"Bikes in Space" was a whim, but it's a whim that's been a long time coming.
I started reading science fiction as a child, While I read broadly, I gravitated away from writers whose characters were macho heroes, hurtling through space with giant guns, ready to protect and/or tame their scantily clad space babe. I remember the realization that this was a trope, and also that it didn't have to be, and that to deviate from it could be quite radical. I related far more to visions of the future that were populated by strong, intelligent, empowered women with complex personalities, and I hoped I would grow up to be one of them.
The Taking the Lane series, of which "Bikes in Space" is the tenth issue, began as a response to some especially infuriating instances of unquestioned sexism I encountered in the bicycle movement and while riding my bike. The series has evolved over two and a half years into something even bigger and better—a platform for many people to share their different experiences, reactions, and visions for a totally new path.
After a long period in my twenties of being embarrassed by my former love of science fiction, I've been dipping my toe back into those waters, rereading old books and discovering new ones. This renewed fascination got all mixed up in my imagination with my ongoing obsession with bicycling and desire to produce feminist literature, and "Bikes in Space" was born.
It turns out I'm not the only person turned on by the idea—the response to the trifecta of feminist sci fi about bikes has been tremendous. I get more thrilled by it as the days go by and the submissions roll in. As a publisher, it's compelling, too—there's some good history to tap into here, of printed anthologies of fantastical fiction with hyperspecific themes and wonderfully cheesy cover fonts. (The cover, featuring a badass space lady on a penny farthing fending off an attack by space sharks, is by Taking the Lane veteran Katura Reynolds.)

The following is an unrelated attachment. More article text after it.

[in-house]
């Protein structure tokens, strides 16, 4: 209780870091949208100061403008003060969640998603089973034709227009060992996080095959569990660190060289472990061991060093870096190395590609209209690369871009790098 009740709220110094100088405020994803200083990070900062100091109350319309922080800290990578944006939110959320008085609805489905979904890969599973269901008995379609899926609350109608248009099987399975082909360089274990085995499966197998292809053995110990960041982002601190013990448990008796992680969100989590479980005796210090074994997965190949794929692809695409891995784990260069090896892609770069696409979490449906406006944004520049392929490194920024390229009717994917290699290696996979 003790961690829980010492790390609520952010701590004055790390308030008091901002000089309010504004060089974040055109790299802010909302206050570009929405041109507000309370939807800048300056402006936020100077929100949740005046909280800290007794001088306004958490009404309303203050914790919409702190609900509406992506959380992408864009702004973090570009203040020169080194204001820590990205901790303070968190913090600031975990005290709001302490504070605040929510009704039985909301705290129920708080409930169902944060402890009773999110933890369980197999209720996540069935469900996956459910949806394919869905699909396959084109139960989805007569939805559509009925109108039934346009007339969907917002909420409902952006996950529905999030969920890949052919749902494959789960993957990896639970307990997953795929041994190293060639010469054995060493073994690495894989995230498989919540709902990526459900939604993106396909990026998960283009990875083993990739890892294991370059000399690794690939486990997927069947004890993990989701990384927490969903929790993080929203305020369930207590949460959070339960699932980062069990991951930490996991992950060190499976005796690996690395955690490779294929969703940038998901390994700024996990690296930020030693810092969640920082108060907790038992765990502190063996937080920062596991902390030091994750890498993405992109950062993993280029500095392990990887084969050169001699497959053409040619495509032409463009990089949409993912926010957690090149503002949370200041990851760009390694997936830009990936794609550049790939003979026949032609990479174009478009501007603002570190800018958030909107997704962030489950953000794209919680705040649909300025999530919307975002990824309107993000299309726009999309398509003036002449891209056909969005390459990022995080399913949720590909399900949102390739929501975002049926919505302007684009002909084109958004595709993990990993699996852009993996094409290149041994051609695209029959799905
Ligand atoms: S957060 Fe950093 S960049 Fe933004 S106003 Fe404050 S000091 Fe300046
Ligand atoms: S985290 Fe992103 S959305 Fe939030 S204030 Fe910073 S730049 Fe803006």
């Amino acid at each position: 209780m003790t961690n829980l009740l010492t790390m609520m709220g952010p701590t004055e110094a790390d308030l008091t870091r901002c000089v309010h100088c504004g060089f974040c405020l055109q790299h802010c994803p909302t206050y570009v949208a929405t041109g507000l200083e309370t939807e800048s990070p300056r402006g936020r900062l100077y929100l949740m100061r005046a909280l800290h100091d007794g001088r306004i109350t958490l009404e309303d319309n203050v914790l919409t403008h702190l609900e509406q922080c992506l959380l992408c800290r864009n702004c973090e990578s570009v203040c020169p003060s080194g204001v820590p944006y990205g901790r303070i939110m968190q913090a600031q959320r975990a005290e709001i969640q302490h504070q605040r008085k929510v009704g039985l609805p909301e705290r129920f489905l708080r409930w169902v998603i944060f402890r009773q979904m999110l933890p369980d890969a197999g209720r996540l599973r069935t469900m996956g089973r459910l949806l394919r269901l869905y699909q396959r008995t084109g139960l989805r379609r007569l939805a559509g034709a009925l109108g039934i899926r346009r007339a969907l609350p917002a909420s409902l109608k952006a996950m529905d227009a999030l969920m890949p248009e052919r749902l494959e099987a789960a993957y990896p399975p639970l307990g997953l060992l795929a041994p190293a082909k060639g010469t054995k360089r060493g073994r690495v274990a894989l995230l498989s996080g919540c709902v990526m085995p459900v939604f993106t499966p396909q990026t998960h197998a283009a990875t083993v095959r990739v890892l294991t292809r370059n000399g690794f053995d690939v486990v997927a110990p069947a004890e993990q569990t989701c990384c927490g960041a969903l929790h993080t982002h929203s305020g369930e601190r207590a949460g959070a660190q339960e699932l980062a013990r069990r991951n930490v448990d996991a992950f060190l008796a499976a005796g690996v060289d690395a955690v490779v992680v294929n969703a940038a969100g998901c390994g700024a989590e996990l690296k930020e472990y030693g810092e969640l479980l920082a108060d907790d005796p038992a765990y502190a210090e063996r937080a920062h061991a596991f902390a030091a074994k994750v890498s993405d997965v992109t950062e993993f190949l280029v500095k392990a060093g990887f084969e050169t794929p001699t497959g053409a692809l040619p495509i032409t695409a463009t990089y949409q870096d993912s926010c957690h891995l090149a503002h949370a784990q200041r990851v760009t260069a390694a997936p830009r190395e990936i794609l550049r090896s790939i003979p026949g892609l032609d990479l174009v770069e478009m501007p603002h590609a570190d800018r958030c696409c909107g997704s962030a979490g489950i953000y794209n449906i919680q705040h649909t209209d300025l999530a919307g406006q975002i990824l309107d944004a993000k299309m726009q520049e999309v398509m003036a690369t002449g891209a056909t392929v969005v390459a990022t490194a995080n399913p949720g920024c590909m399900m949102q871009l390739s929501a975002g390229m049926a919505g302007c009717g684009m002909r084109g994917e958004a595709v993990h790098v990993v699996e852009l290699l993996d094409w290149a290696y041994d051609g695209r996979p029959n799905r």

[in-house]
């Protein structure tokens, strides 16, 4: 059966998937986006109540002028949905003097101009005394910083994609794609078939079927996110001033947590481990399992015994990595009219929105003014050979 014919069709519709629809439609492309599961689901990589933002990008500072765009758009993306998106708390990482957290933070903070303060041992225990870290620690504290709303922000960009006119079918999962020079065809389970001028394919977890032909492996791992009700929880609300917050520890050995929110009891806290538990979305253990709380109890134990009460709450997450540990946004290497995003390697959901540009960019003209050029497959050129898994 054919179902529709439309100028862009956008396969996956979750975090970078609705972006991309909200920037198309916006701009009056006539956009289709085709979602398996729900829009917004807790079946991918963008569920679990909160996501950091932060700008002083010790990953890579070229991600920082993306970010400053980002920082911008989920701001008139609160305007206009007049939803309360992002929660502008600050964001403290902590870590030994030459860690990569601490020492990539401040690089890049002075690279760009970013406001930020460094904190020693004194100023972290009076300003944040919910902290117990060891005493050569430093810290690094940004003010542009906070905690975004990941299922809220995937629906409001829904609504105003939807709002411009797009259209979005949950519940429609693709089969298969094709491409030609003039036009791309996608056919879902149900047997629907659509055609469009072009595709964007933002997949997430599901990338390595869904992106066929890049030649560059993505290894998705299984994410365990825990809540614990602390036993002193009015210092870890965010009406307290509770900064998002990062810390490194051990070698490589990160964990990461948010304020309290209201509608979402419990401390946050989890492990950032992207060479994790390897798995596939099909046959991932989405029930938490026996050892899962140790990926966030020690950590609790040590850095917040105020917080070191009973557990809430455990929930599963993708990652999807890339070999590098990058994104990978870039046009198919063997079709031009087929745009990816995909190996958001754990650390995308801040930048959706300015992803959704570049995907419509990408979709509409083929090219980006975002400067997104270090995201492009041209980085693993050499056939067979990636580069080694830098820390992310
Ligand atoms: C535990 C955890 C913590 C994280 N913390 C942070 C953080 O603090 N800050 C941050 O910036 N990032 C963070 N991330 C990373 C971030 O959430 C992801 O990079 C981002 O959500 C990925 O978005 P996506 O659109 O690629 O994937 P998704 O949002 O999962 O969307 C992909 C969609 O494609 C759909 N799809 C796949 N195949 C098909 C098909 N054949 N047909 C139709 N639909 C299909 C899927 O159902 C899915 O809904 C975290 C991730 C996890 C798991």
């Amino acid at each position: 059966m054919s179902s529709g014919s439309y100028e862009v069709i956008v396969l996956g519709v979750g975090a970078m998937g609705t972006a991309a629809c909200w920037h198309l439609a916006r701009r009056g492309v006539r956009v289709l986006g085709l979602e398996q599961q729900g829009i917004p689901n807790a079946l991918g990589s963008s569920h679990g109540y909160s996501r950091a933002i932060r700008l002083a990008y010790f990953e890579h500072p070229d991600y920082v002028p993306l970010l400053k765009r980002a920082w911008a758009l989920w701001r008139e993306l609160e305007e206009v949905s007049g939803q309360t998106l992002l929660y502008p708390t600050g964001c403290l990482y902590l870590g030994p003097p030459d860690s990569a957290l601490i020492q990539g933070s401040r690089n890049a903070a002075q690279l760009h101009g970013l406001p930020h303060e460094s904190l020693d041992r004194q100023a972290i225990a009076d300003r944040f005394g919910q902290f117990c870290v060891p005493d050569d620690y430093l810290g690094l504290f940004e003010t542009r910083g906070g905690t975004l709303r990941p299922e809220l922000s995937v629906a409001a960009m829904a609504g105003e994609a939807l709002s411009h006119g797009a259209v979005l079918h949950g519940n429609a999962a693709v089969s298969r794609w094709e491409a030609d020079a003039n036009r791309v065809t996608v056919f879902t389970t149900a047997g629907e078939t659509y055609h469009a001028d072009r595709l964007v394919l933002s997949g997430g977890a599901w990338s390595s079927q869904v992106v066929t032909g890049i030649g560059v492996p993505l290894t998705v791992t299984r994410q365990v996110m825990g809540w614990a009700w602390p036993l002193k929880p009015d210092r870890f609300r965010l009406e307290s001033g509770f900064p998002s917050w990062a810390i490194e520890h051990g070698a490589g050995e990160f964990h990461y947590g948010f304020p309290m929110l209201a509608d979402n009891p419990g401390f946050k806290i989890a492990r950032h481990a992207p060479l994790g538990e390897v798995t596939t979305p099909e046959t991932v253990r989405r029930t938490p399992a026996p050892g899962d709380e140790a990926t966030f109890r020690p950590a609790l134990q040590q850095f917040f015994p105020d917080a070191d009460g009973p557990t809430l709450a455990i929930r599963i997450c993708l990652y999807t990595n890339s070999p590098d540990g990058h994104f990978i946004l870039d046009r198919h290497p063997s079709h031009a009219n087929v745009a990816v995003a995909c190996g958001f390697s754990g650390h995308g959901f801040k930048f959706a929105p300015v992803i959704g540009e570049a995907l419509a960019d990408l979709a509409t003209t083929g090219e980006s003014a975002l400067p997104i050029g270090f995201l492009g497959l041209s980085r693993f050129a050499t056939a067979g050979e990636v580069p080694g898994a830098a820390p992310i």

The issue is on track so far to come out by the end of April. Submissions are looking great, the artwork for this issue is coming along splendidly, and we even have our first-ever sponsor—appropriately enough, Planet Bike, known for its bike accessories, strong advocacy chops, and human-propulsion space laboratory. (Ok, just kidding about the last part. I can dream, right?)
I'll have quite a few updates in the next few weeks as this project runs its course. Til then, please pitch in for a copy or something more, and please spread the word.
Risks and challenges
This is the tenth quarterly issue of Taking the Lane, and my eleventh or maybe twelfth successful Kickstarter project. But it's my first foray into publishing fiction -- which is a little nerve-wracking, though mostly in a good way. How do you promote fiction? I'll definitely be relying on backers and supporters (aka, you) to help spread the word.
As for money, this project will, if funded, nearly/close-enough cover the cost of printing, shipping, rewards, and fees. If it's funded plus a little extra, we'll have space shark stickers. If it's funded plus a LOT extra, I will probably need to go ahead and print more copies, which would be a whole 'nother ball game (albeit a really good problem to have).
Of course, if the project isn't fully funded, I won't be able to print this anthology at all, and let's face it, the world would be a slightly less awesome place.Learn about accountability on Kickstarter
- (22 days)